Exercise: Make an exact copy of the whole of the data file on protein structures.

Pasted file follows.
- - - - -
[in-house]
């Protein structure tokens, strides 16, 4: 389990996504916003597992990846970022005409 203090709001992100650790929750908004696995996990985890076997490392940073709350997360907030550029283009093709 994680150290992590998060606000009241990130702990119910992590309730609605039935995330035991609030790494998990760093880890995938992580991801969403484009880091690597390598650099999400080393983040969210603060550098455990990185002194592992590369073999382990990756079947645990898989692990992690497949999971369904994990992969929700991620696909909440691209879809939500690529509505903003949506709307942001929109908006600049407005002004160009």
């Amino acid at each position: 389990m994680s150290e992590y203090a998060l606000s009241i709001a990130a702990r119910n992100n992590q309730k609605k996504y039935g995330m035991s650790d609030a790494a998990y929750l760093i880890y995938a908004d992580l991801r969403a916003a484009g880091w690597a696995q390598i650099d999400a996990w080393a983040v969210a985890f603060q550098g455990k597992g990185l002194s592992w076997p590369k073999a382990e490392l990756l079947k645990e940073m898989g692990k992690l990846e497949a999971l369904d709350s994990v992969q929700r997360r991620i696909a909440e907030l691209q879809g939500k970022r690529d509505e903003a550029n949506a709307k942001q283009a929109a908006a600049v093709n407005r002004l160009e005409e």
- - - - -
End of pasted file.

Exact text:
[in-house]
């Protein structure tokens, strides 16, 4: 389990996504916003597992990846970022005409 203090709001992100650790929750908004696995996990985890076997490392940073709350997360907030550029283009093709 994680150290992590998060606000009241990130702990119910992590309730609605039935995330035991609030790494998990760093880890995938992580991801969403484009880091690597390598650099999400080393983040969210603060550098455990990185002194592992590369073999382990990756079947645990898989692990992690497949999971369904994990992969929700991620696909909440691209879809939500690529509505903003949506709307942001929109908006600049407005002004160009």
């Amino acid at each position: 389990m994680s150290e992590y203090a998060l606000s009241i709001a990130a702990r119910n992100n992590q309730k609605k996504y039935g995330m035991s650790d609030a790494a998990y929750l760093i880890y995938a908004d992580l991801r969403a916003a484009g880091w690597a696995q390598i650099d999400a996990w080393a983040v969210a985890f603060q550098g455990k597992g990185l002194s592992w076997p590369k073999a382990e490392l990756l079947k645990e940073m898989g692990k992690l990846e497949a999971l369904d709350s994990v992969q929700r997360r991620i696909a909440e907030l691209q879809g939500k970022r690529d509505e903003a550029n949506a709307k942001q283009a929109a908006a600049v093709n407005r002004l160009e005409e």